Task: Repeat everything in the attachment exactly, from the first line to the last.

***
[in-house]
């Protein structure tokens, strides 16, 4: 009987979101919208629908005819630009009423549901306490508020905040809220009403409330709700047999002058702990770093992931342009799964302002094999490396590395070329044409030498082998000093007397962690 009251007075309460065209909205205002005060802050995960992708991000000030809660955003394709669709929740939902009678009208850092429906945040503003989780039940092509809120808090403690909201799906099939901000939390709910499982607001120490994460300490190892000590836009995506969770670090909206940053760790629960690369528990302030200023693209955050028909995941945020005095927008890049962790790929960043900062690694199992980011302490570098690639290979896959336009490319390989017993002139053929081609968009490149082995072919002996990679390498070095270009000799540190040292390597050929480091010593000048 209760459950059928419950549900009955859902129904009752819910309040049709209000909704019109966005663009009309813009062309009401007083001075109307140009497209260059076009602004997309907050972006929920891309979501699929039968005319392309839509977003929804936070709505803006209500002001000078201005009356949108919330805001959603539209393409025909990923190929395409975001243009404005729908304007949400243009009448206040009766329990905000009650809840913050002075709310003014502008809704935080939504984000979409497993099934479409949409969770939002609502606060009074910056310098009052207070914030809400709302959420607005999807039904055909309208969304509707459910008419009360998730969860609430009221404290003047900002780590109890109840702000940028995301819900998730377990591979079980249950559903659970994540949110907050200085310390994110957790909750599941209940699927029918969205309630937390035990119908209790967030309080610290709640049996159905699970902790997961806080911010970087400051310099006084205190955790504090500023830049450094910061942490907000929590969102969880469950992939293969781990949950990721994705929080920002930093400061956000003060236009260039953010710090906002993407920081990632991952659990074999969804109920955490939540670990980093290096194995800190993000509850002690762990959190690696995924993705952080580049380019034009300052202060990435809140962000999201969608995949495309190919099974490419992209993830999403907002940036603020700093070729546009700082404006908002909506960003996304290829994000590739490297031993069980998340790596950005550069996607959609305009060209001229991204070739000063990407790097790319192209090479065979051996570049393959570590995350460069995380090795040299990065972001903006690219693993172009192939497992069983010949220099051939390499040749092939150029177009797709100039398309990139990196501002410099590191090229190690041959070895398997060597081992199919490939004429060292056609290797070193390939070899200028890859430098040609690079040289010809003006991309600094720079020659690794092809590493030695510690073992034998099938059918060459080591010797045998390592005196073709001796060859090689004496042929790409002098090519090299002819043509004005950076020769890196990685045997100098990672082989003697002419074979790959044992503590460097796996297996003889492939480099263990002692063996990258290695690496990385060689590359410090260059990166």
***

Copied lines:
[in-house]
């Protein structure tokens, strides 16, 4: 009987979101919208629908005819630009009423549901306490508020905040809220009403409330709700047999002058702990770093992931342009799964302002094999490396590395070329044409030498082998000093007397962690 009251007075309460065209909205205002005060802050995960992708991000000030809660955003394709669709929740939902009678009208850092429906945040503003989780039940092509809120808090403690909201799906099939901000939390709910499982607001120490994460300490190892000590836009995506969770670090909206940053760790629960690369528990302030200023693209955050028909995941945020005095927008890049962790790929960043900062690694199992980011302490570098690639290979896959336009490319390989017993002139053929081609968009490149082995072919002996990679390498070095270009000799540190040292390597050929480091010593000048 209760459950059928419950549900009955859902129904009752819910309040049709209000909704019109966005663009009309813009062309009401007083001075109307140009497209260059076009602004997309907050972006929920891309979501699929039968005319392309839509977003929804936070709505803006209500002001000078201005009356949108919330805001959603539209393409025909990923190929395409975001243009404005729908304007949400243009009448206040009766329990905000009650809840913050002075709310003014502008809704935080939504984000979409497993099934479409949409969770939002609502606060009074910056310098009052207070914030809400709302959420607005999807039904055909309208969304509707459910008419009360998730969860609430009221404290003047900002780590109890109840702000940028995301819900998730377990591979079980249950559903659970994540949110907050200085310390994110957790909750599941209940699927029918969205309630937390035990119908209790967030309080610290709640049996159905699970902790997961806080911010970087400051310099006084205190955790504090500023830049450094910061942490907000929590969102969880469950992939293969781990949950990721994705929080920002930093400061956000003060236009260039953010710090906002993407920081990632991952659990074999969804109920955490939540670990980093290096194995800190993000509850002690762990959190690696995924993705952080580049380019034009300052202060990435809140962000999201969608995949495309190919099974490419992209993830999403907002940036603020700093070729546009700082404006908002909506960003996304290829994000590739490297031993069980998340790596950005550069996607959609305009060209001229991204070739000063990407790097790319192209090479065979051996570049393959570590995350460069995380090795040299990065972001903006690219693993172009192939497992069983010949220099051939390499040749092939150029177009797709100039398309990139990196501002410099590191090229190690041959070895398997060597081992199919490939004429060292056609290797070193390939070899200028890859430098040609690079040289010809003006991309600094720079020659690794092809590493030695510690073992034998099938059918060459080591010797045998390592005196073709001796060859090689004496042929790409002098090519090299002819043509004005950076020769890196990685045997100098990672082989003697002419074979790959044992503590460097796996297996003889492939480099263990002692063996990258290695690496990385060689590359410090260059990166």